This 1930s Clontarf home has received an injection of brightness thanks to a thoughtful renovation
DMVF Architects have struck the perfect balance between open plan living, and maintaining distinct zones that work for a quiet night in just as well as a large gathering.
Perched at the breakfast bar in Síle and Ronan Kierans’ kitchen, it’s hard not to feel relaxed. Dappled and diffused light comes from the dining area, creating soft brightness. Floor-to-ceiling windows frame the sunken living room and provide a view of the garden, while inside the simple colour palette of the space is utterly calming to the eye.
It’s in many ways the polar opposite of the house when they first encountered it. Lacking light and any connection to the outside, it was made up of many small rooms, however, Síle and Ronan saw the space’s potential immediately.
The couple had been living in London but, planning to make the move home to Dublin, they began researching houses online. With Ronan hailing from Bray and Síle from Drumcondra, the couple were looking in between, landing on Clontarf and had narrowed it down to five houses. The plan was for Ronan to fly over and view them first. “I remember it so well,” Síle says, “Ronan called me and said that he’d seen the houses, and there was only one that I should come and see. So I booked flights and the minute we were in the house together we just knew this was our family home.”
The house hadn’t been lived in for several years, and the couple wanted to renovate while keeping its distinctive features such as bay windows at the front. Having previously renovated a house together in London, and after admiring DMVF Architects’ work on a friend’s extension, they approached the practice with a clear idea of what they wanted, and project architects Colm Doyle and Amanda Bate set about planning how to transform the space.
“Everything about the house was dark and heavy,” Colm explains. “It was surrounded by a super garden, and yet there was almost no access to it.” They proposed maintaining the front rooms while moving the staircase to allow better flow through the house. They also reconfigured the upstairs to remedy a long corridor with many small rooms off it, converted the attic into a usable room, and opened up and extended the space at the back of the house.
Upstairs, this created a much more balanced space, including a beautiful master bedroom with a walk-in wardrobe and en suite, while downstairs, concealed coat storage was cleverly incorporated into the hallway, and the old garage became a utility room. “It still appears as the garage doors outside,” Colm explains, “but inside it’s a wall with windows. We really prioritise useful spaces like this, we’re a bit storage obsessed.”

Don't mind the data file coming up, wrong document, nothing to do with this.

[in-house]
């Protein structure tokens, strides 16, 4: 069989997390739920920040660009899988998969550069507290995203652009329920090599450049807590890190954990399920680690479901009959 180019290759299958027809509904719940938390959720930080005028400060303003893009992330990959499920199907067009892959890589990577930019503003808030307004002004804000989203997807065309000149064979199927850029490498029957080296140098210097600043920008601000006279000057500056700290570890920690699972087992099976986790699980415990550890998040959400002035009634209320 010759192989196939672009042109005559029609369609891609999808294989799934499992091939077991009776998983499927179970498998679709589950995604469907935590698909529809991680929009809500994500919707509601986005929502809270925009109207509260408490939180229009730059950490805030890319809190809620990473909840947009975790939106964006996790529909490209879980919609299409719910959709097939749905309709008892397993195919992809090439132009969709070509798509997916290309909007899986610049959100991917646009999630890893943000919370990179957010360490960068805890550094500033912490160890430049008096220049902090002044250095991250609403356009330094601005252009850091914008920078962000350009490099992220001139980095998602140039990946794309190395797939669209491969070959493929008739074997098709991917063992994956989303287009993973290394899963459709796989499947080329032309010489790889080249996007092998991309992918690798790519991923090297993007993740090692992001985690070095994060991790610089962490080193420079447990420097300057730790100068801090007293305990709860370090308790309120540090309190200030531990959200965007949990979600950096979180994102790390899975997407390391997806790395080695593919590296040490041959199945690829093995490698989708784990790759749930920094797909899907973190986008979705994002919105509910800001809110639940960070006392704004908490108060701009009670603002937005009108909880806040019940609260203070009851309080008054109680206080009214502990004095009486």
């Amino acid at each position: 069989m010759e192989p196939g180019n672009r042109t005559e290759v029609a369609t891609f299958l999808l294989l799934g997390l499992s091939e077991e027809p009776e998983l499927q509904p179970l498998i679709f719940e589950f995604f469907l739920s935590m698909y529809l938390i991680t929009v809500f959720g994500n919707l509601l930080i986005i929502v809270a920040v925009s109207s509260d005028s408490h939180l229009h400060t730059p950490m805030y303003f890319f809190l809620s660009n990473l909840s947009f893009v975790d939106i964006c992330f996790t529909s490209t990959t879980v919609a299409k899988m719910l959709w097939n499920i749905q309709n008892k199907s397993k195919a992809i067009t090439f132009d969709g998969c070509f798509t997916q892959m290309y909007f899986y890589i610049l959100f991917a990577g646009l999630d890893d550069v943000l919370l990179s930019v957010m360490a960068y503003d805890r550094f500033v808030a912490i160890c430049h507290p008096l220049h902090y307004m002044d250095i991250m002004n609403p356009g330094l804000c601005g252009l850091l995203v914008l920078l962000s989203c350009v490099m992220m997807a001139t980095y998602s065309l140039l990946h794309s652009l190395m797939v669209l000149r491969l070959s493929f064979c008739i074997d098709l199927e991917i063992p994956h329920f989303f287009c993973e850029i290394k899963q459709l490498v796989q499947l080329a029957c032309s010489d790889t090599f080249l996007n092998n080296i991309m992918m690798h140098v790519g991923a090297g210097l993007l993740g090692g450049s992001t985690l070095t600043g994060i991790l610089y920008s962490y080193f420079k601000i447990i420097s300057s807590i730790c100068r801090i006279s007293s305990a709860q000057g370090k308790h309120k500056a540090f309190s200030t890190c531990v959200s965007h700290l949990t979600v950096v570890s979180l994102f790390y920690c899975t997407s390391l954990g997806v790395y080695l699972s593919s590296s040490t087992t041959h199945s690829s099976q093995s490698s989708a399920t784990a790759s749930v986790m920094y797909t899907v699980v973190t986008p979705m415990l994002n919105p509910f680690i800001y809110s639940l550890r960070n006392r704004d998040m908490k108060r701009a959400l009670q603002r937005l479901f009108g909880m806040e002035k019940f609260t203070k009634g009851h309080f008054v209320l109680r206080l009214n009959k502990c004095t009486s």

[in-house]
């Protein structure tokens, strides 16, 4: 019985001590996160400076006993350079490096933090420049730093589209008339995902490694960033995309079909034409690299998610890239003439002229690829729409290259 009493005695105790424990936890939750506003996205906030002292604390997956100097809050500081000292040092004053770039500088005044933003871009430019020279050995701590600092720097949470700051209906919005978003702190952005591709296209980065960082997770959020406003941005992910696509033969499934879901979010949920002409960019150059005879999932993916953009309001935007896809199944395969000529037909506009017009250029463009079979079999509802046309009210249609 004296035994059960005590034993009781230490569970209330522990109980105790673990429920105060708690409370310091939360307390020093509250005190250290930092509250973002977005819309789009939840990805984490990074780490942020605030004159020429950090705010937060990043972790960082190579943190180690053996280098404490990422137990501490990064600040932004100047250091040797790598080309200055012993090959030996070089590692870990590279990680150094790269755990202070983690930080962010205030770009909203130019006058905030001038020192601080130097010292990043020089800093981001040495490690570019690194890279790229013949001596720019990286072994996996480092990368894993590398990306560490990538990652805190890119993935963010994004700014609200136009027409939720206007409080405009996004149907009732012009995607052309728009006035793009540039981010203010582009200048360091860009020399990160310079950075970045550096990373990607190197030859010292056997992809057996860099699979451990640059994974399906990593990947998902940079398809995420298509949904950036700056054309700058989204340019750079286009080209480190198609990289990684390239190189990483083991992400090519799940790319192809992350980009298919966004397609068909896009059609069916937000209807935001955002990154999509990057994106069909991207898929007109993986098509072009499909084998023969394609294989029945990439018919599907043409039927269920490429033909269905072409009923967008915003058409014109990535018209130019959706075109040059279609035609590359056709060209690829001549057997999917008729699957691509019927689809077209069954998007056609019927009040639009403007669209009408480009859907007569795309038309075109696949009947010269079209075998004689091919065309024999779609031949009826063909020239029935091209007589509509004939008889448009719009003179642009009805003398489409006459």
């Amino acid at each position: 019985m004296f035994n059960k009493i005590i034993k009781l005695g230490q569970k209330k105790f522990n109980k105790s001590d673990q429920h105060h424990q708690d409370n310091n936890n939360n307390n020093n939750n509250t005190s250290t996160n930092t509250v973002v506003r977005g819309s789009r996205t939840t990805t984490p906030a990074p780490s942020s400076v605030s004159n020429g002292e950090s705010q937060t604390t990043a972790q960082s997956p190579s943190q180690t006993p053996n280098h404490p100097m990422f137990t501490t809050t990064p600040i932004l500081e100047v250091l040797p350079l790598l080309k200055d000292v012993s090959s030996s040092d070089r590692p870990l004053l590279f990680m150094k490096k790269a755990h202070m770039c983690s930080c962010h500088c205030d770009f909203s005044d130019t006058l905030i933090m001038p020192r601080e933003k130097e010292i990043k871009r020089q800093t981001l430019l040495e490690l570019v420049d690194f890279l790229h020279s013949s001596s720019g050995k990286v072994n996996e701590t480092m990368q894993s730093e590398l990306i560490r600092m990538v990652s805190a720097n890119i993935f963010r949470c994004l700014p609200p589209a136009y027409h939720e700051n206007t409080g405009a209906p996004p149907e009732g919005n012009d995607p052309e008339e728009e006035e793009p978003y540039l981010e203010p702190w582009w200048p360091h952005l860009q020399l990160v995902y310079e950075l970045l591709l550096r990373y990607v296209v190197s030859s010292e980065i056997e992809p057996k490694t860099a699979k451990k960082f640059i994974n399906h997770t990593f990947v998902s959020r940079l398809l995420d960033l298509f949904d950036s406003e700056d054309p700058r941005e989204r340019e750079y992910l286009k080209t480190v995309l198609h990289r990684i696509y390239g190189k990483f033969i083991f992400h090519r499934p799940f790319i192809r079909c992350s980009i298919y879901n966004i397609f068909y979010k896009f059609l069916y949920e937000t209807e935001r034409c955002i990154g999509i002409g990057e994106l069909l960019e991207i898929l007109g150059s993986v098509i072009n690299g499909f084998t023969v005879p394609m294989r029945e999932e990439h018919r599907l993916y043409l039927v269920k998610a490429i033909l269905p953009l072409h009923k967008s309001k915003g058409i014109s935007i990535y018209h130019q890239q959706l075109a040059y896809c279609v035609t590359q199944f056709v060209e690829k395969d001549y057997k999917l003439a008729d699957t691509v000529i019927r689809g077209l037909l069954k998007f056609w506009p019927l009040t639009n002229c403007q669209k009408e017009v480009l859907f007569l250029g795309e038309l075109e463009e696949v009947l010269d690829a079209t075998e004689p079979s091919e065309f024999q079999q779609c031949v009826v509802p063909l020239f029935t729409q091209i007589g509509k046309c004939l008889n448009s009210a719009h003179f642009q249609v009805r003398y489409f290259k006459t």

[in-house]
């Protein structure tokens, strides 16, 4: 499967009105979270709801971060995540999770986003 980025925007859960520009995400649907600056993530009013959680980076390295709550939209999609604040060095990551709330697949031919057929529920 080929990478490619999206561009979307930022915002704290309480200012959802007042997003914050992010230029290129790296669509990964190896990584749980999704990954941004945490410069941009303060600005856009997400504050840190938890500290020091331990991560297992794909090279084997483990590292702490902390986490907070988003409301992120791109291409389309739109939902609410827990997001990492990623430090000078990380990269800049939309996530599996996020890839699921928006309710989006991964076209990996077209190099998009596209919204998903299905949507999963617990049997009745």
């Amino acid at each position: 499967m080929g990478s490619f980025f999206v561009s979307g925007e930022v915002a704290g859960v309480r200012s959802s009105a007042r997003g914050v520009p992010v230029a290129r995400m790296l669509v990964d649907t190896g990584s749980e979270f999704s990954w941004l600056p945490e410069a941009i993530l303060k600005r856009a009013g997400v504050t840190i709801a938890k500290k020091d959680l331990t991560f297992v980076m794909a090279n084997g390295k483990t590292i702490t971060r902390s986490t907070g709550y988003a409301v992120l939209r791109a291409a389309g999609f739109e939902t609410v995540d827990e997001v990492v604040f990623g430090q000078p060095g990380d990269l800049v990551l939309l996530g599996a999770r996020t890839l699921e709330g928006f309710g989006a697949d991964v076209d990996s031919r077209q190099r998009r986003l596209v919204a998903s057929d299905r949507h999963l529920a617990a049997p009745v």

Overall, there was a real focus on incorporating light into the dark spaces. “We tried to get a spine of light through the house,” says Colm. “So when you look in through the front door, you can now see the whole way through to the kitchen and sitting room, and then a roof light crosses that in the opposite direction.” This roof light is key to the extension’s balanced brightness. Broken up by the exposed roof timbers, it creates a dappled rather than direct light from above that moves with the sun throughout the day.
Another key to the success of this space, Colm explains, is how it is sectioned off into different areas. “Open-plan spaces need to work when they’re full, which is usually when they’re at their best. But they also need to work when there’s just two people, maybe having a glass of wine or watching TV, and it’s important that they don’t feel empty or echoey. These spaces need to have a cosiness, too.”
The space has three distinct zones, none completely closed off from any of the others, yet details such as the lower level of the sitting room, or the double-sided fireplace that sections off the dining space, ensure that there is also a sense of separation. Colm also points out that they made walls a priority.
“There’s a lot of glass box extensions that give you no wall space,” Colm points out. “Especially at night, pieces of art and personalising features are a helpful way of adding cosiness and life to these spaces, so we wanted big walls for large artworks.”
The couple worked with Julianne Kelly Interiors to complete their vision, especially in the original parts of the house. “Julianne pushed us out of our comfort zone in particular when choosing our paint colours, such as the bold green in the front living room,” Síle explains.
Now, the family spend most of their time in the new kitchen and living area. Ronan explains that, “We can play with the kids, entertain and relax all in one space.” From this considered approach to an existing space, a home has emerged that is perfectly poised to put on the many hats family life requires it to wear.
Photography: Ruth Maria Murphy
Assisted by: Shauna Lally
This feature originally appeared in the March/April 2020 issue of IMAGE Interiors & Living. Have you thought about becoming an IMAGE subscriber? Our Print & Digital subscribers receive all four issues of IMAGE Magazine and two issues of IMAGE Interiors directly to their door along with access to all premium content on here to find out more about our IMAGE subscription packages.and a gorgeous welcome gift worth €60 from The Handmade Soap Company. Visit